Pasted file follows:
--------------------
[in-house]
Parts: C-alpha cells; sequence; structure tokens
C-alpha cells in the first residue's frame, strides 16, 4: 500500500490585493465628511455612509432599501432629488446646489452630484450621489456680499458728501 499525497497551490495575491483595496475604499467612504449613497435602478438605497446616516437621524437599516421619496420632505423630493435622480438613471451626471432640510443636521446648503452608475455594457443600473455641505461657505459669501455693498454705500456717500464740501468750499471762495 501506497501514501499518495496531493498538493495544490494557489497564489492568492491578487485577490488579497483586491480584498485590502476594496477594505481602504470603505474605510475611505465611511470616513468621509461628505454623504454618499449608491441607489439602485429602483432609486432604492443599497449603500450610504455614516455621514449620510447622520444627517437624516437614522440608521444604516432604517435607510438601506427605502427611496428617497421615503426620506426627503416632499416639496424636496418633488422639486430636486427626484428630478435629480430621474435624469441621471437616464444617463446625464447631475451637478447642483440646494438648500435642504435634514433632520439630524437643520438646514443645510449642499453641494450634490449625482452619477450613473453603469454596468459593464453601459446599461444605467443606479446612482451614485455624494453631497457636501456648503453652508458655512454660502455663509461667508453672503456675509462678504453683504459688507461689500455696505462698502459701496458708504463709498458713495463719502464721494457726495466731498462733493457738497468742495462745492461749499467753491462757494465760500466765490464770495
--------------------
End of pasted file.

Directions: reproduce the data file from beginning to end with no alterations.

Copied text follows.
[in-house]
Parts: C-alpha cells; sequence; structure tokens
C-alpha cells in the first residue's frame, strides 16, 4: 500500500490585493465628511455612509432599501432629488446646489452630484450621489456680499458728501 499525497497551490495575491483595496475604499467612504449613497435602478438605497446616516437621524437599516421619496420632505423630493435622480438613471451626471432640510443636521446648503452608475455594457443600473455641505461657505459669501455693498454705500456717500464740501468750499471762495 501506497501514501499518495496531493498538493495544490494557489497564489492568492491578487485577490488579497483586491480584498485590502476594496477594505481602504470603505474605510475611505465611511470616513468621509461628505454623504454618499449608491441607489439602485429602483432609486432604492443599497449603500450610504455614516455621514449620510447622520444627517437624516437614522440608521444604516432604517435607510438601506427605502427611496428617497421615503426620506426627503416632499416639496424636496418633488422639486430636486427626484428630478435629480430621474435624469441621471437616464444617463446625464447631475451637478447642483440646494438648500435642504435634514433632520439630524437643520438646514443645510449642499453641494450634490449625482452619477450613473453603469454596468459593464453601459446599461444605467443606479446612482451614485455624494453631497457636501456648503453652508458655512454660502455663509461667508453672503456675509462678504453683504459688507461689500455696505462698502459701496458708504463709498458713495463719502464721494457726495466731498462733493457738497468742495462745492461749499467753491462757494465760500466765490464770495